Several years ago, I made the difficult decision to leave my work at hospice as the coordinator of the children’s grief and loss program to go back into private practice and pursue some of my own life-long dreams. It was not a decision I made lightly.
My days were spent counseling and supporting families and their children who were dealing with life’s cruelest and most crushing blow–the death of a loved one. I listened as families shared their stories of crossing things off their bucket lists while time graciously offered them the opportunity.
The work changed my life but after several years of companioning grieving children and their families, I got to thinking: What are my own dreams? What if the end of my own life is approaching faster than I know?
For months and months I pondered, “What would I do?”
What I came up with is that I would go back into private practice and pursue my dream to be a… Read more
Happy New Year!
The end of January is fast approaching and for me, it can’t come soon enough.
While February is more attractive than January — it’s May, June and July I’m PINING away for.
As I write this post it is only seven degrees outside. Seven. Here on the east coast, that’s darn freezing. We can do temperatures in the twenties with moderate complaining but seven degrees brings out the Debbie Dower in just about everyone.
I hope your holidays were full of mason jar moments.Spending time with my family ranks numero uno on my list of things that make my heart burst with love and thank God, I got to do lots of it over the holidays.
Speaking of family, this year’s first post comes from my brother-in-law who is working in Afghanistan for a year. We were lucky he was able to make it home for the holidays and God willing he will be home safe and sound permanently July 1. Please remember him, our troops and all those working overseas in your thoughts and prayers.
After almost 48 hours of traveling and a week back on his base, my brother-in-law sent out an email and shared some beautiful insights about what this experience has taught him. With his permission, I’m sharing it here with you.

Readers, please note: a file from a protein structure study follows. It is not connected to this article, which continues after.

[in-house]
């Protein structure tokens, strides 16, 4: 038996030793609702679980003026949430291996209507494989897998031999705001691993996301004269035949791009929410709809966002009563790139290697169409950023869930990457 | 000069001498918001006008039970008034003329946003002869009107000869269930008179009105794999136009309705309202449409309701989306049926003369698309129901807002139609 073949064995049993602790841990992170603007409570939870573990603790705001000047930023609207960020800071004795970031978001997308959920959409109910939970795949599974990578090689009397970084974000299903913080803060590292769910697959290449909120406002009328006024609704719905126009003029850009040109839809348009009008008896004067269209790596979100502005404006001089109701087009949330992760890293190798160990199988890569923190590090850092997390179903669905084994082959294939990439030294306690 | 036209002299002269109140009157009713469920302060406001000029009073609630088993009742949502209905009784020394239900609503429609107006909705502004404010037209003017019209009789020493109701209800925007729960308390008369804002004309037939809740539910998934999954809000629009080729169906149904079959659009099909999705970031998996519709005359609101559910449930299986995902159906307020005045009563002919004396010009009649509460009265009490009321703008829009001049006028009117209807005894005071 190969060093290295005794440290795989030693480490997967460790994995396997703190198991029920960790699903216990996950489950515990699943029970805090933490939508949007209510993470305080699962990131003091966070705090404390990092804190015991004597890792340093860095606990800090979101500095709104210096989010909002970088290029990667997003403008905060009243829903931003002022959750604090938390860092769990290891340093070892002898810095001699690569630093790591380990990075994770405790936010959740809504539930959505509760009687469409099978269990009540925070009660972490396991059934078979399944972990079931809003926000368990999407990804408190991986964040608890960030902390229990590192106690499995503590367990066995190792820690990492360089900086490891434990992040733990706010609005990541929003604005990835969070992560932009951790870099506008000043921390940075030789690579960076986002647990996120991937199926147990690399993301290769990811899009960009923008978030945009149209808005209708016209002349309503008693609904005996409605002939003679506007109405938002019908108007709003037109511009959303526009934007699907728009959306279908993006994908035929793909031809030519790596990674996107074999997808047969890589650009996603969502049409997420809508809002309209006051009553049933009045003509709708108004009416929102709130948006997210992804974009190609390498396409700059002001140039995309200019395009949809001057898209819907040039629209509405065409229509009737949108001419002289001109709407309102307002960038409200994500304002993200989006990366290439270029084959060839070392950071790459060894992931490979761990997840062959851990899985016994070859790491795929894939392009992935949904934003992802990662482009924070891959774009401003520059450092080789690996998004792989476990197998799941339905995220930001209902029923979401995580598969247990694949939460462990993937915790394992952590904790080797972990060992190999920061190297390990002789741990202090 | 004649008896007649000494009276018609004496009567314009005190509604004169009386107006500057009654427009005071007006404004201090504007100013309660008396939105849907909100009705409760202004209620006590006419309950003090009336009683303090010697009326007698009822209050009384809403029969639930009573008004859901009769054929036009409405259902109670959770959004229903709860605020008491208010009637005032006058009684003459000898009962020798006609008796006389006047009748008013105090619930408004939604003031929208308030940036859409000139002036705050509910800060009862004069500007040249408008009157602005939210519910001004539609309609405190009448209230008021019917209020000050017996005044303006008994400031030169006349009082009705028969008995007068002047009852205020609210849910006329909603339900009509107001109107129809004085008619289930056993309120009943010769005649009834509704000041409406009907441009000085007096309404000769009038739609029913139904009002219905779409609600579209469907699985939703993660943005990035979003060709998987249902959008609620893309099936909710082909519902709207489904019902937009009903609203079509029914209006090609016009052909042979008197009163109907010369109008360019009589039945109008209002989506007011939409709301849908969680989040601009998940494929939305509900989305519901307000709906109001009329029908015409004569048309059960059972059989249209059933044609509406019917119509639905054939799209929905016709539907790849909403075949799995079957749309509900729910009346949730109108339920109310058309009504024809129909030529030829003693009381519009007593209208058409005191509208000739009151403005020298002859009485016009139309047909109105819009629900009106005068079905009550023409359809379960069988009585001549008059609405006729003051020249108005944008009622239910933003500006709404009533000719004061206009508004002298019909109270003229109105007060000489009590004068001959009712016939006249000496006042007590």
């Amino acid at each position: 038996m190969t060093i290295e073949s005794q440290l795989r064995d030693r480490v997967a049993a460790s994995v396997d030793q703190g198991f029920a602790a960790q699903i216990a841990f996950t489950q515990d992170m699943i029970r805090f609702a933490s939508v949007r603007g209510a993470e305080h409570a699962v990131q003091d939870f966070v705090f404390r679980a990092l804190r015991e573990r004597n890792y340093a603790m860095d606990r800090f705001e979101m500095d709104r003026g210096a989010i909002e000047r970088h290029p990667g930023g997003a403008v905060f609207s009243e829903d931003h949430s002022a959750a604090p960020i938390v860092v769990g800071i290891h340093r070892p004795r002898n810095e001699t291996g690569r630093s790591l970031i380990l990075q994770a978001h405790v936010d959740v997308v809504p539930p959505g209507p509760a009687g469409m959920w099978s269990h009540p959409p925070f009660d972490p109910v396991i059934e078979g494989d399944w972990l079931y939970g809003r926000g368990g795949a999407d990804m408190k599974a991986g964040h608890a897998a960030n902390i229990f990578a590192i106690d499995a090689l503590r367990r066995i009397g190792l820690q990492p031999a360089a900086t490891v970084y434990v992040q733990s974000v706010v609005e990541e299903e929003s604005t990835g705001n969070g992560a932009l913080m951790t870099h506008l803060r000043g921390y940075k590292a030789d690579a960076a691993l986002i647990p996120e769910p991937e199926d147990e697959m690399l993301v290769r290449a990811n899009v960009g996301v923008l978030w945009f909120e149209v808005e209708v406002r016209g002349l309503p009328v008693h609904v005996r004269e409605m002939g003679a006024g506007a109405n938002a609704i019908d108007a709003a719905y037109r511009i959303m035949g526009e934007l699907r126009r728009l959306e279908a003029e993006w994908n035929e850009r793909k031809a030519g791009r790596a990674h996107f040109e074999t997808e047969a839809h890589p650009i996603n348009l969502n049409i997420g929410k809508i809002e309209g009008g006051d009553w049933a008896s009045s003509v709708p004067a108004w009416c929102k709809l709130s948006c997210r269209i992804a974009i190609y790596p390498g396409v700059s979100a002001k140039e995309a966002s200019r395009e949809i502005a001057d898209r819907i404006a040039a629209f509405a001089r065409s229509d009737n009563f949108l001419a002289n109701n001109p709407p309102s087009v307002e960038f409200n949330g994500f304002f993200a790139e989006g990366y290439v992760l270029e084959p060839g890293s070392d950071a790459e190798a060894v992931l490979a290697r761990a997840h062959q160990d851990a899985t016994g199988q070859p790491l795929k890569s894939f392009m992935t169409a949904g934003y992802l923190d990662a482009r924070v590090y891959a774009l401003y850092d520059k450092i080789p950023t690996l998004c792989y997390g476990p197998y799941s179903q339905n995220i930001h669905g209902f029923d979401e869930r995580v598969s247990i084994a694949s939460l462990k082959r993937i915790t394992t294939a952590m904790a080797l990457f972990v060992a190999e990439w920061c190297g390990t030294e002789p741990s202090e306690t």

I hope your new year is off to a wonderful start. And now, What I’ve Learned from my brother-in-law.
I’ve learned that, no matter what happens, how bad it seems today, life does go on, and it will be better tomorrow. In time, all things must pass.
I’ve learned that you can tell a lot about a person by the way he/she handles four things: a rainy day, the elderly, lost luggage, and tangled Christmas tree lights.
I’ve learned that, regardless of your relationship with your parents, you’ll miss them when they’re gone from your life.
I’ve learned that making a ‘living’ is not the same thing as making a ‘life..’
I’ve learned that life sometimes gives you a second chance.
I’ve learned that you shouldn’t go through life with a catcher’s mitt on both hands. You need to be able to throw something back sometimes.
I’ve learned that if you pursue happiness, it will elude you. But, if you focus on your family, your friends, the needs of others, your work and doing the very best you can, happiness will find you.
I’ve learned that whenever I decide something with an open heart, I usually make the right decision.
I’ve learned that even when I have pains, I don’t have to be one.
I’ve learned that every day, you should reach out and touch someone. People love that human touch — holding hands, a warm hug, or just a friendly pat on the back.
I’ve learned that I still have a lot to learn.
What have YOU learned?